The radiation exposure incidents at Hanford occurred last year and DOE’s analysis of what happened was released publicly in March. Additionally, DOE recently announced an additional internal but independent review of the plutonium demolition project. That analysis will be “ongoing,” according to DOE’s Office of Enterprise Assessments, which will conduct the review. An official with the office would not predict when oversight will end.

The demolition and remediation will not restart until the Washington State Department of Ecology and the U.S. Environmental Protection Agency, which regulate Hanford cleanup activities, are satisfied the operation is safe, according to DOE and Washington state officials.

The plutonium finishing facility turned plutonium nitrate solutions into solid, hockey-puck-sized plutonium “buttons” that could be shipped to other facilities. It once was a complex of some 90 building and was shut down in the 1980s. Cleanup began in 1989; demolition began in 2016.

Last June and again in December, demolition activities contaminated workers and vehicles at the site. Small levels of radiation were found away from the plutonium facility but still within the Hanford site. No detectable amounts were found in workers’ homes, DOE says.

In the March report, DOE says 281 workers requested bioassays and were tested following the December release. The results found two doses less than 1 millirem, eight doses between 1 to 10 mrem, and one dose between 10 to 20 mrem. DOE sets the acceptable level at 100 mrem/year for nonradiological workers and members of the public and 500 mrem/year for radiological workers.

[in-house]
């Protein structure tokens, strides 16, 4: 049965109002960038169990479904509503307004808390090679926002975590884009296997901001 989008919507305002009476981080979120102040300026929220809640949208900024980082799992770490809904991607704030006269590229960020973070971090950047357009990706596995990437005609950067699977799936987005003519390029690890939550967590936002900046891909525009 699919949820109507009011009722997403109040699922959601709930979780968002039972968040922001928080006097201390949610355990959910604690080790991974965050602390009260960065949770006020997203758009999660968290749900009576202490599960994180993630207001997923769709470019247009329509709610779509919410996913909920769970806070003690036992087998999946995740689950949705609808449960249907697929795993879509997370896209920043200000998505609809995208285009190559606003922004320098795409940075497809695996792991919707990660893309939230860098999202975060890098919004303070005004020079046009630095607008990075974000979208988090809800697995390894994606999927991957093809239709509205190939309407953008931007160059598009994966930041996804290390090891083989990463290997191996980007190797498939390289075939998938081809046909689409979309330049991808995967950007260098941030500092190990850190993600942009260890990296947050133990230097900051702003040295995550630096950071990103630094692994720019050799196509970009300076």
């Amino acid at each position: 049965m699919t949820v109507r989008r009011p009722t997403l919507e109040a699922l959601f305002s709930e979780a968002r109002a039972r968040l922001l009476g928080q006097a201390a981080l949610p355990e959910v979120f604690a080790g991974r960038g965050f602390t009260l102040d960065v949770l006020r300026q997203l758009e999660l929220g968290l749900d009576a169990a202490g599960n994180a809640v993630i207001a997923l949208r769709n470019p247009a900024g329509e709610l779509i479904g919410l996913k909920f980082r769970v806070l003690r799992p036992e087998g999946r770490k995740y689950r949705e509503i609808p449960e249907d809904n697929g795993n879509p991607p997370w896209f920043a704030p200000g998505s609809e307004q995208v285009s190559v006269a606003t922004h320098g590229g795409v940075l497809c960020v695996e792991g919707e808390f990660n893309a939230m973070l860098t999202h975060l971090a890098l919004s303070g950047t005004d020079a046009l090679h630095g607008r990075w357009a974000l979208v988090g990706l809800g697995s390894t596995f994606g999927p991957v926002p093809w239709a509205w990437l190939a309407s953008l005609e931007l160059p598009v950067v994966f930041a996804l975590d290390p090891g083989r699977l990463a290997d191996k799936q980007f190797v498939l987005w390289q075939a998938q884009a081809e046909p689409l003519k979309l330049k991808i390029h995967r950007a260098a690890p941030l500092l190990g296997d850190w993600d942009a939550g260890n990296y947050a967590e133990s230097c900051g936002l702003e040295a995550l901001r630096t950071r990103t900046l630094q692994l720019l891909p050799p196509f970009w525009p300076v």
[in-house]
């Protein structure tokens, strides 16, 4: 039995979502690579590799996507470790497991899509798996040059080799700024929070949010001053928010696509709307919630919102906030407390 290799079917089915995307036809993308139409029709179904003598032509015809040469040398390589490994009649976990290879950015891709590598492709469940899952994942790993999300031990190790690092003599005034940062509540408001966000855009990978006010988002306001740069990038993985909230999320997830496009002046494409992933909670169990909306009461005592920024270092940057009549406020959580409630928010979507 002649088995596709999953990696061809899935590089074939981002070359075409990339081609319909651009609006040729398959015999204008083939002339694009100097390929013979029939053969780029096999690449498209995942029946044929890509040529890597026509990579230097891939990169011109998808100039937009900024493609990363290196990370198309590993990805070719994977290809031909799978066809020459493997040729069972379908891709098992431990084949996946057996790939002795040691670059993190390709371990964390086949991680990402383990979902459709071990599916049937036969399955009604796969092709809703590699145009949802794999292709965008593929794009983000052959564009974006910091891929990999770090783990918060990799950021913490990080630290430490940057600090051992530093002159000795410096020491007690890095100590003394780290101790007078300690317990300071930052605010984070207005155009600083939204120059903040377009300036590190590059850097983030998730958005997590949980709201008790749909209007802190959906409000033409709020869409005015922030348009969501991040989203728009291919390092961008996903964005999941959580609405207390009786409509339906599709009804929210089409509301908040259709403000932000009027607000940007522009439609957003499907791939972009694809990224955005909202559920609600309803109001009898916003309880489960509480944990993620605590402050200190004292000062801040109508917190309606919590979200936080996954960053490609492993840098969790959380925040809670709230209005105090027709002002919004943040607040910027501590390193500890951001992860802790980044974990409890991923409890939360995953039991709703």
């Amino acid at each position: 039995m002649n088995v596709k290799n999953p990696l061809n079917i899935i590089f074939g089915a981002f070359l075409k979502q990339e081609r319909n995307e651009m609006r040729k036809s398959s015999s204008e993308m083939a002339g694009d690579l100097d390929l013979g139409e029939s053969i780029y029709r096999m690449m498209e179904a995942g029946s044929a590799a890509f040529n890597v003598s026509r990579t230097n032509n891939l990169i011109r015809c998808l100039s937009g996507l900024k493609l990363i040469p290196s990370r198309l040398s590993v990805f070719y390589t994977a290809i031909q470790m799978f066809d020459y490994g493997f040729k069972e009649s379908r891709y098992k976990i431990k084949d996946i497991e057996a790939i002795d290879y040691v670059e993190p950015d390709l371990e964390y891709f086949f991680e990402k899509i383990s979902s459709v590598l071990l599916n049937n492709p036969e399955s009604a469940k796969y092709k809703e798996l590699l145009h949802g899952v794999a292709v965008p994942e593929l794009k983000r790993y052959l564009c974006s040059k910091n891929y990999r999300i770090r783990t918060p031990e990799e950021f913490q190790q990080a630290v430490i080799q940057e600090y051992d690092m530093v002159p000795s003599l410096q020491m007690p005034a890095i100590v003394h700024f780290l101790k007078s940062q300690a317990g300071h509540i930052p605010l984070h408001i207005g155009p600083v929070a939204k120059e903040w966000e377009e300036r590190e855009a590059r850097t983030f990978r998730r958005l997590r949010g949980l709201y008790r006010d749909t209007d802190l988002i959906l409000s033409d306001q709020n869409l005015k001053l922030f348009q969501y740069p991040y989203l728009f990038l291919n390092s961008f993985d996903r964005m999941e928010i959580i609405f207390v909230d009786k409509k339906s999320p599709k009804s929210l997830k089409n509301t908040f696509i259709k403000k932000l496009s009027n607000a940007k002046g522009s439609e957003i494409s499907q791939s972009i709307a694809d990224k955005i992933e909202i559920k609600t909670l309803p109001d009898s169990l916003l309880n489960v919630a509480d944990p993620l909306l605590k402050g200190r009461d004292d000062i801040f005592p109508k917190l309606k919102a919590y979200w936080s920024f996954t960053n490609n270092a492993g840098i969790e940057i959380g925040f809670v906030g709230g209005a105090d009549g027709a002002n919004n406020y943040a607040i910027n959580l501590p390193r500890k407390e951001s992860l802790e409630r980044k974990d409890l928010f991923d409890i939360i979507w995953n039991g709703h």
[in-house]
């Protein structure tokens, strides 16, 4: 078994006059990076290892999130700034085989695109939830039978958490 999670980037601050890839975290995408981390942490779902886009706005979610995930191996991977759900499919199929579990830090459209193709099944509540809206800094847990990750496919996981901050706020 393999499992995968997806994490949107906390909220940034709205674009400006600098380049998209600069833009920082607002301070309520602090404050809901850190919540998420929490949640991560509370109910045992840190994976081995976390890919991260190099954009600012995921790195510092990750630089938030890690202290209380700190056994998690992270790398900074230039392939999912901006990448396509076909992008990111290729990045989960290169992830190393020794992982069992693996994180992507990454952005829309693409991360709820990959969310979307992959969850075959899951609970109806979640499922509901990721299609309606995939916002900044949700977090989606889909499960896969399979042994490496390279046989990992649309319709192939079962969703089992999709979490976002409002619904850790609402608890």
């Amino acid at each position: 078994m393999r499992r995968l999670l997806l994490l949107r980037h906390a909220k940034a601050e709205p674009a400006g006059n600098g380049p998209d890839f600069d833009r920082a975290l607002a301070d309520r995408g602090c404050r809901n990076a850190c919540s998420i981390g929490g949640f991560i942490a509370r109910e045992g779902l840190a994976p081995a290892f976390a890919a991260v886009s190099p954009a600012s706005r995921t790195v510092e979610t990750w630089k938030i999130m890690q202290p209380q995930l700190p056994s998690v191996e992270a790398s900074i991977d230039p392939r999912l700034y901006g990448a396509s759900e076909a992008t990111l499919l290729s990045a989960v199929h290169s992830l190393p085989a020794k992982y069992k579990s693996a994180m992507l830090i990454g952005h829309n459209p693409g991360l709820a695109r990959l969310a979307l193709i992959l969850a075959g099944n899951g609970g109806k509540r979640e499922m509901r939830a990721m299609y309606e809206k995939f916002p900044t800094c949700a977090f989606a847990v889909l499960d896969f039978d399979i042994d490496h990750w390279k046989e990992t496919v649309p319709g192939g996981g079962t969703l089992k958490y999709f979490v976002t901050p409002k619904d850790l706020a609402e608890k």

Following the June release, some 300 workers requested testing and bioassays found elevated radiation exposure for 31 workers, DOE says.

April 20, 2018 Posted by | - plutonium, USA | Leave a comment

U.S. Supreme Court considers forcing changes to reduce Savannah nuclear sites leaking into the river.

The State 18th April 2018 ,Four decades after radiation leaked from a landfill for nuclear waste near
Barnwell, unsafe levels of radioactive pollution continue to contaminate
groundwater near the site, as well as a creek that flows toward the
Savannah River. Now, after 13 years of legal battles between the landfill’s
operator and environmentalists, the S.C. Supreme Court is considering
whether to force changes that would make the site less likely to leak
radioactive contaminants, landfill critics say.

April 20, 2018 Posted by | legal, USA | Leave a comment

America’s Nuclear Posture Reviews (NPR) – inconsistencies, limitations, and questions unanswered